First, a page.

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New non-fiction for January 2017

Written by · Published Jan 3, 2017

Istanbul: a tale of three cities, David Hockney: current, Deliciously Ella With Friends

Passage Across the Mersey, by Robert Forrester

Many people will remember Helen Forrester’s books which tell the moving story of a Liverpool childhood in the Depression era.

“When Helen Forrester’s father went bankrupt in the 1930s, she and her six siblings fell from a comfortable middle-class existence into wretched poverty. Later in life, Helen wrote her series of memoirs, starting with Twopence to Cross the Mersey, which told of her family’s struggles. It was a story filled with tragedy and small triumphs but many readers wondered what happened to Helen when she grew up; what became of the fragile young girl who had so much responsibility heaped on her shoulders? Now for the first time, her son Robert recounts the unexpected life that Helen went on to live; of the remarkable love story with a young man from a background a million miles away from everything a Lancashire lass like Helen would have known and of the astonishing lengths she went to in order to achieve happiness.”

Istanbul: a tale of three cities, by Bettany Hughes

“Istanbul has always been a place where stories and histories collide and crackle, where the idea is as potent as the historical fact. From the Qu’ran to Shakespeare, this city with three names - Byzantium, Constantinople, Istanbul - resonates as an idea and a place, and overspills its boundaries - real and imagined. In this epic biography, author Bettany Hughes takes us on a dazzling historical journey through the many incarnations of one of the world’s greatest cities.”

Letting Go, by Alexander Hanscombe

“In July 1992, three weeks before his third birthday, Alex Hanscombe watched the frenzied and brutal attack by a complete stranger that left his mother, Rachel Nickell, dead. They had been walking their dog on Wimbledon Common, in broad daylight. The story stunned the nation. Within hours it dominated news bulletins, even before family and friends had time to be informed. Alex’s family took every step to protect him as they were laid siege by the media. Meanwhile his father and a child psychologist worked painstakingly to coax vital clues from Alex. The investigation expanded into one of the largest and most controversial in police history, but the case remained unresolved for almost two decades.”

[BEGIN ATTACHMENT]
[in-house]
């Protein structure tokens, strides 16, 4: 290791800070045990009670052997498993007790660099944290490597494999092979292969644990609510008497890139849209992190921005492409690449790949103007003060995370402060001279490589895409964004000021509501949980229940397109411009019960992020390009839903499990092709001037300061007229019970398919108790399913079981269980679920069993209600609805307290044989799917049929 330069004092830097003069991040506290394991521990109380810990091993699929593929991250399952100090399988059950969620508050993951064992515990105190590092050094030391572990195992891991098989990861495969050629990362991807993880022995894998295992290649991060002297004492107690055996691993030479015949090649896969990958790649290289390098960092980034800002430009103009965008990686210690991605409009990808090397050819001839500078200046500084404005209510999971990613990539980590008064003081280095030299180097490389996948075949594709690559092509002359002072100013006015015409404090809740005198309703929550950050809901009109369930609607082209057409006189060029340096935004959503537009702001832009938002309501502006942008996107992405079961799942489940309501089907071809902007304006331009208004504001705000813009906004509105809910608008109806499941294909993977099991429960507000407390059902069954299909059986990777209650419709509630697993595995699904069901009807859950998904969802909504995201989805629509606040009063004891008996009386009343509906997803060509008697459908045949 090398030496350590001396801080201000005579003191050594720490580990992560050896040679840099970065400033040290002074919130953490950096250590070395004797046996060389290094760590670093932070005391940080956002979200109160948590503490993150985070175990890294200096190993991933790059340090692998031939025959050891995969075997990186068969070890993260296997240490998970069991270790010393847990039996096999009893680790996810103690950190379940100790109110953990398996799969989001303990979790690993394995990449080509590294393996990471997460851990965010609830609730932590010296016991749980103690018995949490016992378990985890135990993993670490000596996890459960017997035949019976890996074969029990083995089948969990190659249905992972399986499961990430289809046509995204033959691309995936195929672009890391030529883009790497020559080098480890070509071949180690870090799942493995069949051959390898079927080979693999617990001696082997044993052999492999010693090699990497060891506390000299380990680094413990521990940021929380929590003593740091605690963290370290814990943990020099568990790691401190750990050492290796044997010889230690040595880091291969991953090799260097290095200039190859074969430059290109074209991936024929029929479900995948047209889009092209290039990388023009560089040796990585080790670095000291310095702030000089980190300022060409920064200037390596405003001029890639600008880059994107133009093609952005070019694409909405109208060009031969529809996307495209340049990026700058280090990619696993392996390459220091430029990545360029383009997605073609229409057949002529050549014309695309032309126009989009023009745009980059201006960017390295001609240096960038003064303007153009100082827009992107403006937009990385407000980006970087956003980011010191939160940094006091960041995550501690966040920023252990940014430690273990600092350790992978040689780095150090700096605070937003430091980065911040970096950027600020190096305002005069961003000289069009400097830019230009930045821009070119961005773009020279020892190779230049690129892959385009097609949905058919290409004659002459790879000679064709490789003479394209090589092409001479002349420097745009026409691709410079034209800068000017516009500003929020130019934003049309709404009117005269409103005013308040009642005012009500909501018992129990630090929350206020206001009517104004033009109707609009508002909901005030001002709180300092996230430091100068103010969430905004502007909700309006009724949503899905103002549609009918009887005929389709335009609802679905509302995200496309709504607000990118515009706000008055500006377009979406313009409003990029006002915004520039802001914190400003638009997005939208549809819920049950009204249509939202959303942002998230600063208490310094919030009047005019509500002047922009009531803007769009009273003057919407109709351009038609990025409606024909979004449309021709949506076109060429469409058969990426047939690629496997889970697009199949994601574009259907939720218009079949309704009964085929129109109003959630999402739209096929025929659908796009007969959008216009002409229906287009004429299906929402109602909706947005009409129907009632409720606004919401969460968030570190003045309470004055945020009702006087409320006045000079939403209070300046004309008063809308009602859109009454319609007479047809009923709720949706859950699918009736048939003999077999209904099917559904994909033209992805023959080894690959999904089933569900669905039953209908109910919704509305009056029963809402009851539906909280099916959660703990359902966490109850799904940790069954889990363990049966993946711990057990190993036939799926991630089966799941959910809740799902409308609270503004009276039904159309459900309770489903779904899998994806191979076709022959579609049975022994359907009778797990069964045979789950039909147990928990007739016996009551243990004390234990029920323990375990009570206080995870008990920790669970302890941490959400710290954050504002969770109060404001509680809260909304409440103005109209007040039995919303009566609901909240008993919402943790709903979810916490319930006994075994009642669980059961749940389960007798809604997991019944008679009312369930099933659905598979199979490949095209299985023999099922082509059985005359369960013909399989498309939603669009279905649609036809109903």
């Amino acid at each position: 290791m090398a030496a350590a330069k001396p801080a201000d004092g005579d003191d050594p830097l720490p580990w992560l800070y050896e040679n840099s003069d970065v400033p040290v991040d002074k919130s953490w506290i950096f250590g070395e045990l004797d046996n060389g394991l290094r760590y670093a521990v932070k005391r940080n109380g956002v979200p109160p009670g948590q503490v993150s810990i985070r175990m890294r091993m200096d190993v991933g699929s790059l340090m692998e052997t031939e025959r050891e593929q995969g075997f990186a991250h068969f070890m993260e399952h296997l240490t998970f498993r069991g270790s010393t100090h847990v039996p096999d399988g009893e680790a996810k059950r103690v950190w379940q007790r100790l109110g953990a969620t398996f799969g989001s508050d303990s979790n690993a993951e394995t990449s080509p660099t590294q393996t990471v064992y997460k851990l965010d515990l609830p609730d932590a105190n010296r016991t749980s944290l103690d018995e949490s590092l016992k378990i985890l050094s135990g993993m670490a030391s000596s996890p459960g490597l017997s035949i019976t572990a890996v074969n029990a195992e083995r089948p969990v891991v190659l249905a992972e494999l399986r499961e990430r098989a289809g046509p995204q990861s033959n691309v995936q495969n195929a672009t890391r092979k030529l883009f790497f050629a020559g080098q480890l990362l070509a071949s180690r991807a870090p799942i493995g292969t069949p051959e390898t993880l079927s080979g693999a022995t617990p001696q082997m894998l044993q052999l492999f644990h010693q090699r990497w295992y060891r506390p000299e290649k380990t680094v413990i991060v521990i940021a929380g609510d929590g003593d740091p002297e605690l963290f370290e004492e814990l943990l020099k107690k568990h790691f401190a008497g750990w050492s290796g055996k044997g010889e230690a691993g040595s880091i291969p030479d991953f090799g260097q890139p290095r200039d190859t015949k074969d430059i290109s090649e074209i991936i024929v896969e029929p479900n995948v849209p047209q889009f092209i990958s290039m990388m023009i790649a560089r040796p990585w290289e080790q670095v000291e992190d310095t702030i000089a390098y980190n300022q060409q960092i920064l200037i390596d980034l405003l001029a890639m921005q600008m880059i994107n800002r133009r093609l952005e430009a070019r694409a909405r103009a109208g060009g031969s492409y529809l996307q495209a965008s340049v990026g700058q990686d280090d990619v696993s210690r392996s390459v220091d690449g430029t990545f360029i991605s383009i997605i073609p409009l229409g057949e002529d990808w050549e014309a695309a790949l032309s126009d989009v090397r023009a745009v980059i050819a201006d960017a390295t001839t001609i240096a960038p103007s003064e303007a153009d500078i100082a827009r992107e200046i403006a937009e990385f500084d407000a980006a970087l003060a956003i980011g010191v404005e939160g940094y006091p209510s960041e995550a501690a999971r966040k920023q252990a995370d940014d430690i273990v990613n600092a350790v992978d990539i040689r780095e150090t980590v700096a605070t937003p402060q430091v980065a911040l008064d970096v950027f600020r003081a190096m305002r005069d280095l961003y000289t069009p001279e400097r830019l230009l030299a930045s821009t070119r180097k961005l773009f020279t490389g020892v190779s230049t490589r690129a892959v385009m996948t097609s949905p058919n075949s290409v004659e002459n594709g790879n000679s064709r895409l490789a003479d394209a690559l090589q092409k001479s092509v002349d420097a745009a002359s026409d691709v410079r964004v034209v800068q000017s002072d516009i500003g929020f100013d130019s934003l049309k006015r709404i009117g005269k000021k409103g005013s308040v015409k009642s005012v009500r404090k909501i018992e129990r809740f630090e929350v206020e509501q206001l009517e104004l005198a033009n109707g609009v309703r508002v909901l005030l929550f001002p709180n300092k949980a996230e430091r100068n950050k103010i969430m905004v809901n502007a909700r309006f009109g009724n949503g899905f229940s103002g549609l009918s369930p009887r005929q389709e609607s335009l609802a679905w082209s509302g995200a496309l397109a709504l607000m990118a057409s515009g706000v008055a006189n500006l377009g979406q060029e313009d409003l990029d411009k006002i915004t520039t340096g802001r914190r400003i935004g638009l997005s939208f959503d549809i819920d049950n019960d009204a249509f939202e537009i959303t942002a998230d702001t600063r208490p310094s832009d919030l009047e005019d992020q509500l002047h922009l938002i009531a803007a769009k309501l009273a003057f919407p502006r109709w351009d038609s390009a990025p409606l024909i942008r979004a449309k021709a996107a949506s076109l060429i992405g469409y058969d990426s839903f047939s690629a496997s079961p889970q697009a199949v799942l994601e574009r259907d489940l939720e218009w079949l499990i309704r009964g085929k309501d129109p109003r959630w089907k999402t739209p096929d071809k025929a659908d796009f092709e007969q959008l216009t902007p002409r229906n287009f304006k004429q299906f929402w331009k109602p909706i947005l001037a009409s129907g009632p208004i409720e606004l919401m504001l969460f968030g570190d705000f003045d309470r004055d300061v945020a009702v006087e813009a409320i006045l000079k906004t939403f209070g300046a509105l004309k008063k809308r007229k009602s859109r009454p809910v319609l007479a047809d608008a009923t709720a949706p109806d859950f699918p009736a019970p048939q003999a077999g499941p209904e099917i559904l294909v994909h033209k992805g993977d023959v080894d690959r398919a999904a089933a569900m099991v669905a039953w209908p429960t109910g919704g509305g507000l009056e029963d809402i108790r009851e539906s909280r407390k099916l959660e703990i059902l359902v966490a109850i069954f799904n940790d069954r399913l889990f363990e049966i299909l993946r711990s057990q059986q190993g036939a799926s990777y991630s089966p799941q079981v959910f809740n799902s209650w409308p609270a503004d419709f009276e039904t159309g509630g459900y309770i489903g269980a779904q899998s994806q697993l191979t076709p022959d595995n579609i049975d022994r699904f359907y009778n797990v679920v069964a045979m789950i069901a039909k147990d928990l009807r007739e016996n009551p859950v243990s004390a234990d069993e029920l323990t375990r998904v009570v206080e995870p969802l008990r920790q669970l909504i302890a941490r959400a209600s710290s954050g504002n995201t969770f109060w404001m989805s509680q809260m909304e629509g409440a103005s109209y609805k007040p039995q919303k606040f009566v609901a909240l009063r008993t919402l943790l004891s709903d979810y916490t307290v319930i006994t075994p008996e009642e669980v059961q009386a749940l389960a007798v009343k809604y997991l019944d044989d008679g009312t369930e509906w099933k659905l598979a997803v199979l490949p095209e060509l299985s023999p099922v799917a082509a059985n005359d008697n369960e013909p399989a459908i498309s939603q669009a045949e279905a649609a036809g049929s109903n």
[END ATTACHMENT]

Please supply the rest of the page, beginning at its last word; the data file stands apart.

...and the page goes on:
Young and Damned and Fair: the life and tragedy of Catherine Howard at the court of Henry VIII, by Gareth Russell

“On the morning of July 28, 1540, as King Henry’s VIII’s former confidante Thomas Cromwell was being led to his execution, a teenager named Catherine Howard began her reign as queen of a country simmering with rebellion and terrifying uncertainty. Sixteen months later, the king’s fifth wife would follow her cousin Anne Boleyn to the scaffold, having been convicted of adultery and high treason.

“The broad outlines of Catherine’s career might be familiar, but her story up until now has been incomplete. Unlike previous accounts of her life, which portray her as a naïve victim of an ambitious family, this compelling and authoritative biography will shed new light on Catherine Howard’s rise and downfall by reexamining her motives and showing her in her context, a milieu that goes beyond her family and the influential men of the court to include the aristocrats and, most critically, the servants who surrounded her and who, in the end, conspired against her. By illuminating Catherine’s entwined upstairs/downstairs worlds as well as societal tensions beyond the palace walls, the author offers a fascinating portrayal of court life in the sixteenth century and a fresh analysis of the forces beyond Catherine’s control that led to her execution — from diplomatic pressure and international politics to the long-festering resentments against the queen’s household at court.”